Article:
When you have lots of gadgets, you have to maintain them. You have to keep on top of charging, fixing, cleaning, etc. and that brings its own set of frustrations and implications into the simple activity of walking.
I like to use a rule I made up called the Rule or More. Take more than you think you need at first. Then, over time, get rid of the stuff you don’t use on your walks. This is better than doing the opposite: not taking enough and being caught out while you’re far away from civilization.
As a side note, I also find that leaving the virtual world behind reminds us of how to be human beings again. Out there in the lanes and hills, I find that people always smile and say hello. I wish it was like this in the city. This kind of quick and easy communication can really make someone’s day. And how lovely it is to admire and appreciate this beautiful world around us.
On the other hand, if you like the idea of getting stuff done while you walk, you’ll find that walking without distraction is amazing for coming up with ideas and content for whatever creative field you’re in. As mentioned, technology can and should be used to your advantage.
I find this to be true for myself. When we’re outside enjoying the real world, instead of being distracted by the fast online world, we allow our brains to slow down and wander freely. One thought leads to another, and before you know it, you’ve got a bunch of ideas to crack on with when you get home.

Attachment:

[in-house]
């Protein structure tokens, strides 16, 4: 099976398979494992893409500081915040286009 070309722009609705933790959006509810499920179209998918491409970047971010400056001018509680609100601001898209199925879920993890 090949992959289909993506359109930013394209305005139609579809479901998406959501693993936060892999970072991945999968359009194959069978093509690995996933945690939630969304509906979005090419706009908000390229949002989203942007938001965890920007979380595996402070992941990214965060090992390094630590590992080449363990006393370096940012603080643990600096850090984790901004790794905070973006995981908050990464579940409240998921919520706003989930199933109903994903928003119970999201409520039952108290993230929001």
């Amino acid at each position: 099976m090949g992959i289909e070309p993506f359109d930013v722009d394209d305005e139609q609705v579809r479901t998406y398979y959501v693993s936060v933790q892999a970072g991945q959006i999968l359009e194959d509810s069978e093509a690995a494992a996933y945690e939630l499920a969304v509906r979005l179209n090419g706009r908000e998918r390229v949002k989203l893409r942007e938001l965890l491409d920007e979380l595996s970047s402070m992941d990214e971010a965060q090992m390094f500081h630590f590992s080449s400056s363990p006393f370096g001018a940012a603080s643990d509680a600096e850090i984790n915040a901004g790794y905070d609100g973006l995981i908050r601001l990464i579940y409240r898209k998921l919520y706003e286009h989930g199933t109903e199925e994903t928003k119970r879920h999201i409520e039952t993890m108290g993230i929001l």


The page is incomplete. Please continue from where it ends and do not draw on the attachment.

One study found that ‘exercise, especially endurance exercise, is known to have beneficial effects on brain health and cognitive function’.
When it comes to gear and accessories, I never buy the fancy stuff or go for any “proper” gear. I used to watch a bunch of “pros” on YouTube. These people made me feel like I had to get a long list of gear, from certain brands, to really be considered a walker or hiker. What a load of rubbish.
Many of these YouTubers have affiliations with brands. In my experience, these specialized stores will just rip you off. As mentioned above, when I first got serious about my miles, I naively bought into the gadgets and gizmos. Most of what I bought I never needed, nor did I ever use once.
I simply buy and wear what I feel comfortable in. As I said at the beginning, that’s the number 1 aim: to be as comfortable as possible.
How these companies and influencers made the extremely basic function of putting one foot in front of the other so expensive and confusing is a topic for another time. But being aware of this obvious commercialism is all you need to ensure you avoid that expensive, time-consuming trap.